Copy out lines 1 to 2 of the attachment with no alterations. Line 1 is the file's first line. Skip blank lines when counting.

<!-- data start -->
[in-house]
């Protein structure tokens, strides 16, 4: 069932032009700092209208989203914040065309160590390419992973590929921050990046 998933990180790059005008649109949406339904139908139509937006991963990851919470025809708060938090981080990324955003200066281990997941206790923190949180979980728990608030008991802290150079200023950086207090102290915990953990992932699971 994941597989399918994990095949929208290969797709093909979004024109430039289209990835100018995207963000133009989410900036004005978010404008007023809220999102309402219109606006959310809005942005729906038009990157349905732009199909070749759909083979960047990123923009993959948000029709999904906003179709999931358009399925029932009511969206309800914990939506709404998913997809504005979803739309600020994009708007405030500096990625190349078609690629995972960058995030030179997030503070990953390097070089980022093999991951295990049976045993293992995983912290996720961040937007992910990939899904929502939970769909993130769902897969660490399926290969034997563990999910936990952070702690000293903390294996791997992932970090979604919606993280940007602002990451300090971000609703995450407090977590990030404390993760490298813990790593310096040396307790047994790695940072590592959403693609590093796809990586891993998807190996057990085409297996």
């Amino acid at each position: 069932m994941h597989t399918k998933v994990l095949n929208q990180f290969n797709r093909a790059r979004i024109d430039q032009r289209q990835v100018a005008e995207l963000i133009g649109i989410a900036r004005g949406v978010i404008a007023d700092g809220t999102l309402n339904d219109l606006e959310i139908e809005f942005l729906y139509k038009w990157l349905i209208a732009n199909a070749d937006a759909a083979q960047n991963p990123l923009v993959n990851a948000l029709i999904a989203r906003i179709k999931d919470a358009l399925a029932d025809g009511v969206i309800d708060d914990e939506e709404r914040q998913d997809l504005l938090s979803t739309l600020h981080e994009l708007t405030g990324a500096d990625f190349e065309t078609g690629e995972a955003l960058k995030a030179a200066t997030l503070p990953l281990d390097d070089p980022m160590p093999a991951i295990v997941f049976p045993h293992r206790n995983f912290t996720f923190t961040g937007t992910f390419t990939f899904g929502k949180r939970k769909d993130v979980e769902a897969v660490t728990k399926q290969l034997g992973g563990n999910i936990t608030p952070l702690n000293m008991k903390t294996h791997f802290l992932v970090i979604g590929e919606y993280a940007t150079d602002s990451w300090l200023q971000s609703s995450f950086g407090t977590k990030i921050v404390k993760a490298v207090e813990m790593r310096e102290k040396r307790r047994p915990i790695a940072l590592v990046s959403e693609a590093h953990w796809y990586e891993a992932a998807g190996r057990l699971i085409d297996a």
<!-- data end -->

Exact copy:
[in-house]
């Protein structure tokens, strides 16, 4: 069932032009700092209208989203914040065309160590390419992973590929921050990046 998933990180790059005008649109949406339904139908139509937006991963990851919470025809708060938090981080990324955003200066281990997941206790923190949180979980728990608030008991802290150079200023950086207090102290915990953990992932699971 994941597989399918994990095949929208290969797709093909979004024109430039289209990835100018995207963000133009989410900036004005978010404008007023809220999102309402219109606006959310809005942005729906038009990157349905732009199909070749759909083979960047990123923009993959948000029709999904906003179709999931358009399925029932009511969206309800914990939506709404998913997809504005979803739309600020994009708007405030500096990625190349078609690629995972960058995030030179997030503070990953390097070089980022093999991951295990049976045993293992995983912290996720961040937007992910990939899904929502939970769909993130769902897969660490399926290969034997563990999910936990952070702690000293903390294996791997992932970090979604919606993280940007602002990451300090971000609703995450407090977590990030404390993760490298813990790593310096040396307790047994790695940072590592959403693609590093796809990586891993998807190996057990085409297996």